white house open science

(Photo credit: rmouncehttp://www.flickr.com/photos/79472036@N07/8719095952/)

It’s Alive! FRPAA Revived as FASTR!

Sometimes a press release is just so much self-promotion, but not always.  I’ve reproduced below a genuinely exciting press release announcing the introduction of FASTR, a bill that would generalize the NIH open access mandate and make an enormous amount of federally funded research open access (much like FRPAA would have done if it had passed).  (And here is an FAQ about FASTR created by SPARC, the Scholarly Publishing and Academic Resources Coalition.)

U.S. Representatives Introduce Bill Expanding Access to Federally Funded Research

Washington, DC – U.S. Representatives Mike Doyle (D-PA), Kevin Yoder (R-KS), and Zoe Lofgren (D-CA) today introduced legislation to increase the openness, transparency, and accessibility of publicly funded research results.

The Fair Access to Science and Technology Research Act (FASTR) would require federal agencies with annual extramural research budgets of $100 million or more to provide the public with online access to research manuscripts stemming from funded research no later than six months after publication in a peer-reviewed journal.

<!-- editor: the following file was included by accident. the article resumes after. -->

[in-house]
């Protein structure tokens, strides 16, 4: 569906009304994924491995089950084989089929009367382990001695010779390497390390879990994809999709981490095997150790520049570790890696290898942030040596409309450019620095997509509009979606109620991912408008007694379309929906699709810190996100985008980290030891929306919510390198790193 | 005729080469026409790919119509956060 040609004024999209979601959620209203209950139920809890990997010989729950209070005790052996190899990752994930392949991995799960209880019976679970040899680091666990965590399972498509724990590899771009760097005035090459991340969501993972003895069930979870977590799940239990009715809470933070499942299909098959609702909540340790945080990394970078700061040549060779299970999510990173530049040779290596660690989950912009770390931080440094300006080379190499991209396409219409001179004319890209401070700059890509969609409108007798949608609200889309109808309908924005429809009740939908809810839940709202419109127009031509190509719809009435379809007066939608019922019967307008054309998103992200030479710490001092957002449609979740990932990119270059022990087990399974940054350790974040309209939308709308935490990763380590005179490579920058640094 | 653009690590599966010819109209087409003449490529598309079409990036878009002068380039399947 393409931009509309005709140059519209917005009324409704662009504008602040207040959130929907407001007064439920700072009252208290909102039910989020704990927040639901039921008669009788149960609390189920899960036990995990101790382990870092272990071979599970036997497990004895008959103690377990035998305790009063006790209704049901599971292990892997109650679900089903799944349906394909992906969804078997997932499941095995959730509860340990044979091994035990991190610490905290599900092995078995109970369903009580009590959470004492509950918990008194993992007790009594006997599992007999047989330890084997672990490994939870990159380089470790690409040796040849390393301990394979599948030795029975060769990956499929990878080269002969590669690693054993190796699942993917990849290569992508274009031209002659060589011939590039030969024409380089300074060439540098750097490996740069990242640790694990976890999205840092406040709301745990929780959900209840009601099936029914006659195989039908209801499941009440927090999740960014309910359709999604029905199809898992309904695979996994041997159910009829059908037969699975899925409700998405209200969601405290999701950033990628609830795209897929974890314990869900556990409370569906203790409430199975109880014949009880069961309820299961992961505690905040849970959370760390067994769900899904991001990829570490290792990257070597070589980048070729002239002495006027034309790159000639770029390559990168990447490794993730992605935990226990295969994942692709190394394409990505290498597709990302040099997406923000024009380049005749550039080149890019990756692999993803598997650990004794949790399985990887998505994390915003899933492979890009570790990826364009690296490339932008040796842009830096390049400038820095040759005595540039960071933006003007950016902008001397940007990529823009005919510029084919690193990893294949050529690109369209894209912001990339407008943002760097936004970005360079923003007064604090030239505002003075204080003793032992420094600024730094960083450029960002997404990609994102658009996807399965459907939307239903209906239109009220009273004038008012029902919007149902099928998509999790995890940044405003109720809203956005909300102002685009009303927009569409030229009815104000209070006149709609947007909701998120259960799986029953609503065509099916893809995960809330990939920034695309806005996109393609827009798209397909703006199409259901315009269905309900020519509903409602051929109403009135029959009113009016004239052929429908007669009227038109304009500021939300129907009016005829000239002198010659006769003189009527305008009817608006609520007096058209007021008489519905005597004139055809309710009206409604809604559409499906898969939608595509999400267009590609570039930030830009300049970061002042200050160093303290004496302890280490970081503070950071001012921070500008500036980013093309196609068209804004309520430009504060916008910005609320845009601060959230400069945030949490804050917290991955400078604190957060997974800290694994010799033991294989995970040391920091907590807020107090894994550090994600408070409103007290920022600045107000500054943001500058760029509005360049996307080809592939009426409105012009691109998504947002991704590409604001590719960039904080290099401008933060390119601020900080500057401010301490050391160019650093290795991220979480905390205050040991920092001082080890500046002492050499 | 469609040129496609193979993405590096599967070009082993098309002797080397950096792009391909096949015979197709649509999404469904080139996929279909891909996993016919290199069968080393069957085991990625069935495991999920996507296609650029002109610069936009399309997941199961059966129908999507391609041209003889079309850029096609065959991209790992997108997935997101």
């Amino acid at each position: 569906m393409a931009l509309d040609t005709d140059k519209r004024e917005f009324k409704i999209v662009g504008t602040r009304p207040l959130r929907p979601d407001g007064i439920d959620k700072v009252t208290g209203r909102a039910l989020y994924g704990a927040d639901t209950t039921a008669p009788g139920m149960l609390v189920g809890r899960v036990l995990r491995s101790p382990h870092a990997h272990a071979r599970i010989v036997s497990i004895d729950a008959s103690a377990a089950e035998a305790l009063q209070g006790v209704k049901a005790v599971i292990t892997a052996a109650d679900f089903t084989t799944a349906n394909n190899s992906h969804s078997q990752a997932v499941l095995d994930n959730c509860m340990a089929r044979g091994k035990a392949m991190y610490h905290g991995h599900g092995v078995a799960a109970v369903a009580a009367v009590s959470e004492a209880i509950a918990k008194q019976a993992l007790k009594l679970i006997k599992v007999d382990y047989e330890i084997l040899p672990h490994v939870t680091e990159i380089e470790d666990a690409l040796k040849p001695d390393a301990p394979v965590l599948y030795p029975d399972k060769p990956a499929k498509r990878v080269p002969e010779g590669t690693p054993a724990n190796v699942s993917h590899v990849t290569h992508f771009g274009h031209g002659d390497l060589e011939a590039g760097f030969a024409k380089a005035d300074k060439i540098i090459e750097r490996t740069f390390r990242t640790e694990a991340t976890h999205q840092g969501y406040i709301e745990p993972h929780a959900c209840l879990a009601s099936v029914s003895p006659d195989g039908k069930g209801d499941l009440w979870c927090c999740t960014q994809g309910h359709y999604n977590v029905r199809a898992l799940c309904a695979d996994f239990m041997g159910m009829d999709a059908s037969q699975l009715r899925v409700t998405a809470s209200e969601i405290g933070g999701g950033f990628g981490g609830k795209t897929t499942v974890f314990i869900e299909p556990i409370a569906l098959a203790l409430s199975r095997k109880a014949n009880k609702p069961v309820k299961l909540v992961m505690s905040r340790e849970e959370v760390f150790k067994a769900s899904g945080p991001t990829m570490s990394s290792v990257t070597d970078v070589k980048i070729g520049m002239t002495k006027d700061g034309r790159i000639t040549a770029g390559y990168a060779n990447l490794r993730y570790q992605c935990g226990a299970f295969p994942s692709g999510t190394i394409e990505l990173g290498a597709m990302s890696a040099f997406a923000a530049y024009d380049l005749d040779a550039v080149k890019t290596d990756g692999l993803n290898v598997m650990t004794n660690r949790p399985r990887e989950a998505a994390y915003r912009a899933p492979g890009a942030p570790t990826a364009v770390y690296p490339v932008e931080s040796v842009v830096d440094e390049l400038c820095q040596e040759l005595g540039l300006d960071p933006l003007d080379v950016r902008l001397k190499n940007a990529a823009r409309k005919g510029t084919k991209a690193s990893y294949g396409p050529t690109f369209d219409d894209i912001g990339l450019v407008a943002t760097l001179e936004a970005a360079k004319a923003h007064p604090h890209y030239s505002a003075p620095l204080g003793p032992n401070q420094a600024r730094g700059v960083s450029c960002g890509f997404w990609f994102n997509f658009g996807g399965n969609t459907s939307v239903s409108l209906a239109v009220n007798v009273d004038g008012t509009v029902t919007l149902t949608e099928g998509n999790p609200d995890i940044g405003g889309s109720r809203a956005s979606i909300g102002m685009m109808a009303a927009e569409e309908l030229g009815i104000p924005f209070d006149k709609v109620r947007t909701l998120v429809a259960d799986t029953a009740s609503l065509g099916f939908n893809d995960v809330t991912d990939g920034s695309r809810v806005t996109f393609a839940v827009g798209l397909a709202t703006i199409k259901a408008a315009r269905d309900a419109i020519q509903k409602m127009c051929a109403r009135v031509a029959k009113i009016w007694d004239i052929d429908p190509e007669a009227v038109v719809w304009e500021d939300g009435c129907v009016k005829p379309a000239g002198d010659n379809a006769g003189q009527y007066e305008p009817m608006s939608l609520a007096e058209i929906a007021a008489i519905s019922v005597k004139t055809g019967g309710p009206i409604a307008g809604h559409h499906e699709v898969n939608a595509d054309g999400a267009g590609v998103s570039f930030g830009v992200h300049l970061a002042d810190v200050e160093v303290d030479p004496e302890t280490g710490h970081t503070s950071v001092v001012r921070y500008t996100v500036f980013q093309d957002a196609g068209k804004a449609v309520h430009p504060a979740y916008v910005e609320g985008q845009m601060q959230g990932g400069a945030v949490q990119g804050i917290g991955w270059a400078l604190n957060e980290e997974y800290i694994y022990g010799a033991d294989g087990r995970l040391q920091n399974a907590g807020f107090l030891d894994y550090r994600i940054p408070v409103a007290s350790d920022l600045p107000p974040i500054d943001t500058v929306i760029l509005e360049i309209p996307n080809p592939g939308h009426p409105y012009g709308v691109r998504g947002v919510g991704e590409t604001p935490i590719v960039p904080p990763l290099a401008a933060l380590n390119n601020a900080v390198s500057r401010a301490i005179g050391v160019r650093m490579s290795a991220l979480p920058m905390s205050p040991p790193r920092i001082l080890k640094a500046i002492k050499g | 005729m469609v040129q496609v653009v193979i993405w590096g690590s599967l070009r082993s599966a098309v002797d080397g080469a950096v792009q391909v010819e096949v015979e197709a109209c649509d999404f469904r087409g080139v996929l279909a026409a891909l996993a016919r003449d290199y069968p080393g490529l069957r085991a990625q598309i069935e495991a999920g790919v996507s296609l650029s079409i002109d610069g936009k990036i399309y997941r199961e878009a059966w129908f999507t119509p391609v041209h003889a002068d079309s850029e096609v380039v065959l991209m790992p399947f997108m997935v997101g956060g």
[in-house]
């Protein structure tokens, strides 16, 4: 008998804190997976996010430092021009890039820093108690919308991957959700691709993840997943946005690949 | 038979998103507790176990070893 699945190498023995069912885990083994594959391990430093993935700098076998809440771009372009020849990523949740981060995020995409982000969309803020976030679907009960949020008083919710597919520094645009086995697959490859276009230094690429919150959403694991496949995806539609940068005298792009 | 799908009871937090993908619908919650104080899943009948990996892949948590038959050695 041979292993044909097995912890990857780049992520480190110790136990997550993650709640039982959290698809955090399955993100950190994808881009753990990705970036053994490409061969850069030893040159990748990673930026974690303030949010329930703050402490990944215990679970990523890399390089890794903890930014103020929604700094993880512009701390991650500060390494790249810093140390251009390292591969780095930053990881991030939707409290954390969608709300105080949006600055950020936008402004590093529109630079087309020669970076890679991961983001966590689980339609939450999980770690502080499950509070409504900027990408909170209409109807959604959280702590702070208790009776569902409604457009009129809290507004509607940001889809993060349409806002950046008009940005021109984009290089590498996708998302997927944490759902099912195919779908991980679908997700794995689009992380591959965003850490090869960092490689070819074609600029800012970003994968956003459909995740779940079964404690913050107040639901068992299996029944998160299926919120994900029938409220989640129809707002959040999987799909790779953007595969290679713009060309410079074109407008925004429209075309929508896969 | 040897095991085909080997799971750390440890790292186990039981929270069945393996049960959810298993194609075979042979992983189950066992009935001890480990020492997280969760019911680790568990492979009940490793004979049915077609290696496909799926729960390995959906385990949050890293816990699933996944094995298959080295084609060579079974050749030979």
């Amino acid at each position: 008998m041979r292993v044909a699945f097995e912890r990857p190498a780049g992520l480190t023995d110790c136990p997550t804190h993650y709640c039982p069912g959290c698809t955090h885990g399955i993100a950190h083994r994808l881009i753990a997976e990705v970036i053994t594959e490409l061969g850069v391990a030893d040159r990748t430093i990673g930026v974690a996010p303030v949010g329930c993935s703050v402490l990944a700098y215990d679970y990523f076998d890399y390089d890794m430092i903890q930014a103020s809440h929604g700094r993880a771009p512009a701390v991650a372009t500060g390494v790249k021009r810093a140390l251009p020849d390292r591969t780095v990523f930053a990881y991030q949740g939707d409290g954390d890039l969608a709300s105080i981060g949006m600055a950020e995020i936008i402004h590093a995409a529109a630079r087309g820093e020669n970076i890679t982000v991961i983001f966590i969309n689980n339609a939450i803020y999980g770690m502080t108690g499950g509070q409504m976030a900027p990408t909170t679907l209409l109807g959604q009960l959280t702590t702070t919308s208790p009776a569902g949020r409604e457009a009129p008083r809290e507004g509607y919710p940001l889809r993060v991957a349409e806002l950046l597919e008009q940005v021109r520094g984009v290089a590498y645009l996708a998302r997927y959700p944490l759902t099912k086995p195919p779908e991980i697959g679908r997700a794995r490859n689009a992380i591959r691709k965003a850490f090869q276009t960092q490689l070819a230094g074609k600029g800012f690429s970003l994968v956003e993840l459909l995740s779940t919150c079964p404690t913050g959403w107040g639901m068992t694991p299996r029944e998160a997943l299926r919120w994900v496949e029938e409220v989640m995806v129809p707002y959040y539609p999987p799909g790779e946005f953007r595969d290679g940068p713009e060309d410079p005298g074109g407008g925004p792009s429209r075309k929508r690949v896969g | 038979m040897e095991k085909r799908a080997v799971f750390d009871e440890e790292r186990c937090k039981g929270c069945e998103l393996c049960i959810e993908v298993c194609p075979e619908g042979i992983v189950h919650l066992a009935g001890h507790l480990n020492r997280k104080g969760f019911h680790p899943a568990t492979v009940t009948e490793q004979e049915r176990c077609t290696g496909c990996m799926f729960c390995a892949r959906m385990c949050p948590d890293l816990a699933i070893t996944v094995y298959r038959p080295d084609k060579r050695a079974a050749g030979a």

“This bill will give the American people greater access to the important scientific research results they’ve paid for,” Congressman Doyle said today.“Supporting greater collaboration among researchers in the sciences will accelerate scientific innovation and discovery, while giving the public a greater return on their scientific investment.”

“The scientific research community benefits when they are able to share important research and cooperate across scientific fields. Likewise, taxpayers should not be required to pay twice for federally-funded research,” said Congressman Yoder. “This legislation is common sense, and promotes more transparency, accountability, and cooperation within the scientific research community.”

“Everyday American taxpayer dollars are supporting researchers and scientists hard at work, when this information is shared, it can be used as a building block for future discoveries,” said Representative Lofgren.  “Greater public access can accelerate breakthroughs, where  robust collaborative research can lead to faster commercialization and immense benefits for the public and our economy.”

Specifically, the Fair Access to Science and Technology Research Act would:

  • Require federal departments and agencies with an annual extramural research budget of $100 million or more, whether funded totally or partially by a government department or agency, to submit an electronic copy of the final manuscript that has been accepted for publication in a peer-reviewed journal.